You may know The New York Times for its reputation as the paper of record and the paper of recommending-you-put-peas-in-guac. But now the Gray Lady has joined the likes of EA, Bungie, 343 Industries, and other developers of live-service games as it rapidly tries to extinguish fires for its newly acquired puzzle game, Wordle.
In the event you’ve been offline for the past two months, Wordle is an immensely popular daily head-scratcher played by, per web traffic and social media volume, literally everyone with an internet connection. It was initially developed by Josh Wardle, a Brooklyn-based software engineer, conceptualized as a breezy way for his partner to pass the time during a daily pandemic that shows no signs of abating (maybe ever). Wardle sold it to The New York Times last month. He walked away with a sum in “the low seven figures.”
Wordle has taken the world by storm due to how easy it is to pick up. Your mission, should you choose to accept it every day, is to guess that day’s five-letter word. Incorrect letters are marked as gray, correct letters marked as green, and correct but incorrectly placed letters marked as yellow. You have six tries to guess the word. Players proudly flaunt their victories on Twitter and cherish their “streaks,” earned by successfully completing the Wordle for subsequent days, weeks, months, and, eventually, centuries. (Yes, Wordle will outlive us all.)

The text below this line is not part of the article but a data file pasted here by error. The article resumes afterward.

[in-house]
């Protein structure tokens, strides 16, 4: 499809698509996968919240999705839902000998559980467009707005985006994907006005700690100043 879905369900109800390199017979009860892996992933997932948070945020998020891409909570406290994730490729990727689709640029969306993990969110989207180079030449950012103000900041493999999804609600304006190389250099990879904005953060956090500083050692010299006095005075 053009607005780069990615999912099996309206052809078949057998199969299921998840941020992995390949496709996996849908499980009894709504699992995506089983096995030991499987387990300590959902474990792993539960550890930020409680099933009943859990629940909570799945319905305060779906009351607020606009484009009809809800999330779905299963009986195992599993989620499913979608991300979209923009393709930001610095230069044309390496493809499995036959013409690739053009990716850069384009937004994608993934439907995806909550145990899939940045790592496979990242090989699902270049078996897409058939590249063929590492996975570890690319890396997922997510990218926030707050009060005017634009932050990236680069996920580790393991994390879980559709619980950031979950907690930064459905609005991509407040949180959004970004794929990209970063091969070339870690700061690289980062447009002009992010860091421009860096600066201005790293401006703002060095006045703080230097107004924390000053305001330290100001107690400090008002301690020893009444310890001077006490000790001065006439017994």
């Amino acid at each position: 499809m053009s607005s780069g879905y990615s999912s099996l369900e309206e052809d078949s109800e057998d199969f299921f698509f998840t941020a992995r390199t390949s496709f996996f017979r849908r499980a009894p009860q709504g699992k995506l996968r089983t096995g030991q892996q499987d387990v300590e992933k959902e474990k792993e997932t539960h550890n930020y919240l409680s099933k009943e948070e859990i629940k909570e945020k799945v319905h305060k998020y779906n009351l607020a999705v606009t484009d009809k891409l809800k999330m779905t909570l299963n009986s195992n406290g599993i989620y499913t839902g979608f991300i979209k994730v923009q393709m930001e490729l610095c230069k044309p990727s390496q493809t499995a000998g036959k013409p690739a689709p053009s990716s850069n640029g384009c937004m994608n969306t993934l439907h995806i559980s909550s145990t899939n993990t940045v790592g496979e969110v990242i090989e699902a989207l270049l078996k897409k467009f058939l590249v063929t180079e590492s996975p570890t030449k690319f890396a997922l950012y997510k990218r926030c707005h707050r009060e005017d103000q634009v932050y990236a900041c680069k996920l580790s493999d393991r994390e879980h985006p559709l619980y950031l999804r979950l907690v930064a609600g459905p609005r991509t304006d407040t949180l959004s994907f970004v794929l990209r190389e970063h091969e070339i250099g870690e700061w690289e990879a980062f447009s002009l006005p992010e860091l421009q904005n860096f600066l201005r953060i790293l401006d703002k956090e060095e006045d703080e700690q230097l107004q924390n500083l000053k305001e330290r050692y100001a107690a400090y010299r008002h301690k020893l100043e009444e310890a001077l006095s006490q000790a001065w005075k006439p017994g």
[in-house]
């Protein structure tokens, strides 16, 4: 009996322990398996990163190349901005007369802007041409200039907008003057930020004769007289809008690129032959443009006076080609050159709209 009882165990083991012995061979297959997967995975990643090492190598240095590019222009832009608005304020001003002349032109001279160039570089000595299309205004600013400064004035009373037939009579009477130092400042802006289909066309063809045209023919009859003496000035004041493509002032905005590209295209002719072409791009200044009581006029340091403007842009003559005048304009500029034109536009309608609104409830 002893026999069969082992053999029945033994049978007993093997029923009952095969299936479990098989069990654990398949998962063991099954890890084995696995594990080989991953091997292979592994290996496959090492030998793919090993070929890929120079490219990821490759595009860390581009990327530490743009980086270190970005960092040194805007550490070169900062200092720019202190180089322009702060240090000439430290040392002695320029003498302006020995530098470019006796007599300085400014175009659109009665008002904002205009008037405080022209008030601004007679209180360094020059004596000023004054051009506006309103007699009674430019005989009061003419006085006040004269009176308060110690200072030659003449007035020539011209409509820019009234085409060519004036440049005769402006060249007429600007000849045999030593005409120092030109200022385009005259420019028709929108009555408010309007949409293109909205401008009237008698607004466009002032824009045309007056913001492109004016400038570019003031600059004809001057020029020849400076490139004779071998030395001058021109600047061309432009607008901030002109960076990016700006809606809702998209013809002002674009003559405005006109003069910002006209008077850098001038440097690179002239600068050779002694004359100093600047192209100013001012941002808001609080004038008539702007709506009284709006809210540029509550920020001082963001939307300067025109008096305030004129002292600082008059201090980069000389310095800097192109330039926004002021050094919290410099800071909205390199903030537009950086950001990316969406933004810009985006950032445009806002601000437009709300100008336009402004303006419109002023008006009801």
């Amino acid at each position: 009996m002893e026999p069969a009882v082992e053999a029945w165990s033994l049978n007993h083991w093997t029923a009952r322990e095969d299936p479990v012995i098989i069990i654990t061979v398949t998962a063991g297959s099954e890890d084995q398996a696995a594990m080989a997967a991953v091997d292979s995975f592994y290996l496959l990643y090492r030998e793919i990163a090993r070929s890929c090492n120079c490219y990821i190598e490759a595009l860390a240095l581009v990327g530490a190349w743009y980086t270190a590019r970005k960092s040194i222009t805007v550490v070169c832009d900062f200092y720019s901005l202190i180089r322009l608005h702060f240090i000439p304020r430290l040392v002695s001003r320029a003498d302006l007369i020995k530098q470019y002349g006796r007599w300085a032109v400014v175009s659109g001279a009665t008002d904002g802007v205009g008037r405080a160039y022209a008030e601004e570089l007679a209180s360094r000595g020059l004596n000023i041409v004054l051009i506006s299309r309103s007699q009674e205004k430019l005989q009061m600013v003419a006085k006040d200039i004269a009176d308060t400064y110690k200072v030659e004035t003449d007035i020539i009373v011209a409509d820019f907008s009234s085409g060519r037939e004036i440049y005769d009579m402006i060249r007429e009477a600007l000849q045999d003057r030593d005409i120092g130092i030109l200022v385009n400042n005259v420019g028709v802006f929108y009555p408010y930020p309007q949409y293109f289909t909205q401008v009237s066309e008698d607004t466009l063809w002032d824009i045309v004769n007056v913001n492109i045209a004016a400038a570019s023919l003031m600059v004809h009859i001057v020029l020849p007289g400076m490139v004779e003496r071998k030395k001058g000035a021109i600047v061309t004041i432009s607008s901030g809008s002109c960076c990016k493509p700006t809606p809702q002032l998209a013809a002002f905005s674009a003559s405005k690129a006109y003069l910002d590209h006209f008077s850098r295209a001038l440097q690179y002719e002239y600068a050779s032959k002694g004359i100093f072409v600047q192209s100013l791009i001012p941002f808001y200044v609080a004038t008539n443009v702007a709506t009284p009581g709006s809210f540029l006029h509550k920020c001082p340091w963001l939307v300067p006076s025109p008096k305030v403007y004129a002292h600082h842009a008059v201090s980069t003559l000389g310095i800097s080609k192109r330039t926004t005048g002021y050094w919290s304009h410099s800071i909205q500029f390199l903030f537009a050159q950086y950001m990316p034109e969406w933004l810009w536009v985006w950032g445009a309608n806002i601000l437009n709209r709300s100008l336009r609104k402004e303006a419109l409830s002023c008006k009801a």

Wordle’s migration to The New York Times went down this week, and while the game itself seems to have made it over just fine, some players haven’t seen their streaks carry over.
The problems were first spotted yesterday afternoon, with the Times noting it was looking into the matter. Streak data wasn’t stored by Wardle and isn’t stored by the Times, so errors popped up on the user-facing end, since that data is stored locally, a combination of the user’s device, browser, and URL they use to access the game, Jordan Cohen, executive director of comms for the Times, told Kotaku via email. Yesterday evening, the Times identified a fix, and says it’s largely remedied by now.
“As of Friday morning, we believe that stats and streaks should be carried over for the vast majority of Wordle players,” Cohen said. “We are seeing some reports of users continuing to have issues, and are investigating and engaging with these users.”
If you’re still not seeing yours, you need only open Wordle in the same browser on the same device you typically play on. If that doesn’t do the trick, the Times suggests using the URL you initially used to access the game, which should automatically redirect you to where the paper lets Wordle live. (Wordle was initially hosted on “https://www.powerlanguage.co.uk.” Now, it’s “https://www.nytimes.com/games/wordle/index.html.”)
“Not everyone will be redirected immediately. We expect the overall audience of Wordle players to redirect gradually, as the old site may be still cached for many of them,” Cohen said. “This is expected, and when the cache expires (over the next few days) they will be redirected.”
Provided you can’t get your streak back, well, look at it as the chance for a fresh start. To that end, you could brush up on our tips for the game, or you could just fall back on the mathematically determined “best” starting word.
But the easiest way to build up a new streak might be an unintentional bug that popped up after Wordle’s migration: In rare cases, Cohen said, some players experienced a repeated puzzle today. Hey, take your wins where you can get ‘em.